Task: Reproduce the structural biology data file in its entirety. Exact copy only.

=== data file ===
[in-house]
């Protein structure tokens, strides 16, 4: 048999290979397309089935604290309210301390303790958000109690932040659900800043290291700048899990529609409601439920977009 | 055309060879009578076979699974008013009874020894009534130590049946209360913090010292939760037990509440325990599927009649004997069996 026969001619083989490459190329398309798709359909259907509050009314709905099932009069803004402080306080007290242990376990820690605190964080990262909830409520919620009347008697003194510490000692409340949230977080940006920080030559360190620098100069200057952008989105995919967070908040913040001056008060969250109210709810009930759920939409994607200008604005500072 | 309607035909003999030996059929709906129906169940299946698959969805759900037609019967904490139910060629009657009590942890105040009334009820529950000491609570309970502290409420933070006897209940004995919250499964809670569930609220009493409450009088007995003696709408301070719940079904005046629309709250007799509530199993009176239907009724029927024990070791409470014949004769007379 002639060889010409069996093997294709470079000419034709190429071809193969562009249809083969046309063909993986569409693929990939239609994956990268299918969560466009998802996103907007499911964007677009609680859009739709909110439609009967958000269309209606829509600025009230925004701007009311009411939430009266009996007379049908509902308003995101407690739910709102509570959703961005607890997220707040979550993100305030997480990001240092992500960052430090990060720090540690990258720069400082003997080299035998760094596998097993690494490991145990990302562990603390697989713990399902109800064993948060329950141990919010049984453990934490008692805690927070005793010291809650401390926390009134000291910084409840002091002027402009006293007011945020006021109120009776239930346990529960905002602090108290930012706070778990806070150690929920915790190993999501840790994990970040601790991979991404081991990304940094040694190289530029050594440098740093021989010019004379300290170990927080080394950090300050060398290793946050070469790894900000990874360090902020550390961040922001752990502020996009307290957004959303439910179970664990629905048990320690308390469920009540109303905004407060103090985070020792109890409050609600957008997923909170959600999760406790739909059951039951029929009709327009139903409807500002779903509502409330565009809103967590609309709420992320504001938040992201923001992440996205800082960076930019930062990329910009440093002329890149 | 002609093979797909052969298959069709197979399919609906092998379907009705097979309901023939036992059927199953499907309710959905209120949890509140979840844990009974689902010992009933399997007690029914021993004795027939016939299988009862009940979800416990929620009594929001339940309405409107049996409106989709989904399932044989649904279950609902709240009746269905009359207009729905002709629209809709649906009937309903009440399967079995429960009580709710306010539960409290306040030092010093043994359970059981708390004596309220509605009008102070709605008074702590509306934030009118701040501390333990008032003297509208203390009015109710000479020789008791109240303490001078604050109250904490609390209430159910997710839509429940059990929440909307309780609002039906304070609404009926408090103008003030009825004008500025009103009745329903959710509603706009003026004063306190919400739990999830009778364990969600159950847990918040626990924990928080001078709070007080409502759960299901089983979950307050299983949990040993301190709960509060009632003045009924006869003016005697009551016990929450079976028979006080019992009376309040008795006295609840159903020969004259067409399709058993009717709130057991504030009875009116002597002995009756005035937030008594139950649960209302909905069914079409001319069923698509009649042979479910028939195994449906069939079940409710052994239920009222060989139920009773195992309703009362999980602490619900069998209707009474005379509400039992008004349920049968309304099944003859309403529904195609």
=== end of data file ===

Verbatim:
[in-house]
């Protein structure tokens, strides 16, 4: 048999290979397309089935604290309210301390303790958000109690932040659900800043290291700048899990529609409601439920977009 | 055309060879009578076979699974008013009874020894009534130590049946209360913090010292939760037990509440325990599927009649004997069996 026969001619083989490459190329398309798709359909259907509050009314709905099932009069803004402080306080007290242990376990820690605190964080990262909830409520919620009347008697003194510490000692409340949230977080940006920080030559360190620098100069200057952008989105995919967070908040913040001056008060969250109210709810009930759920939409994607200008604005500072 | 309607035909003999030996059929709906129906169940299946698959969805759900037609019967904490139910060629009657009590942890105040009334009820529950000491609570309970502290409420933070006897209940004995919250499964809670569930609220009493409450009088007995003696709408301070719940079904005046629309709250007799509530199993009176239907009724029927024990070791409470014949004769007379 002639060889010409069996093997294709470079000419034709190429071809193969562009249809083969046309063909993986569409693929990939239609994956990268299918969560466009998802996103907007499911964007677009609680859009739709909110439609009967958000269309209606829509600025009230925004701007009311009411939430009266009996007379049908509902308003995101407690739910709102509570959703961005607890997220707040979550993100305030997480990001240092992500960052430090990060720090540690990258720069400082003997080299035998760094596998097993690494490991145990990302562990603390697989713990399902109800064993948060329950141990919010049984453990934490008692805690927070005793010291809650401390926390009134000291910084409840002091002027402009006293007011945020006021109120009776239930346990529960905002602090108290930012706070778990806070150690929920915790190993999501840790994990970040601790991979991404081991990304940094040694190289530029050594440098740093021989010019004379300290170990927080080394950090300050060398290793946050070469790894900000990874360090902020550390961040922001752990502020996009307290957004959303439910179970664990629905048990320690308390469920009540109303905004407060103090985070020792109890409050609600957008997923909170959600999760406790739909059951039951029929009709327009139903409807500002779903509502409330565009809103967590609309709420992320504001938040992201923001992440996205800082960076930019930062990329910009440093002329890149 | 002609093979797909052969298959069709197979399919609906092998379907009705097979309901023939036992059927199953499907309710959905209120949890509140979840844990009974689902010992009933399997007690029914021993004795027939016939299988009862009940979800416990929620009594929001339940309405409107049996409106989709989904399932044989649904279950609902709240009746269905009359207009729905002709629209809709649906009937309903009440399967079995429960009580709710306010539960409290306040030092010093043994359970059981708390004596309220509605009008102070709605008074702590509306934030009118701040501390333990008032003297509208203390009015109710000479020789008791109240303490001078604050109250904490609390209430159910997710839509429940059990929440909307309780609002039906304070609404009926408090103008003030009825004008500025009103009745329903959710509603706009003026004063306190919400739990999830009778364990969600159950847990918040626990924990928080001078709070007080409502759960299901089983979950307050299983949990040993301190709960509060009632003045009924006869003016005697009551016990929450079976028979006080019992009376309040008795006295609840159903020969004259067409399709058993009717709130057991504030009875009116002597002995009756005035937030008594139950649960209302909905069914079409001319069923698509009649042979479910028939195994449906069939079940409710052994239920009222060989139920009773195992309703009362999980602490619900069998209707009474005379509400039992008004349920049968309304099944003859309403529904195609």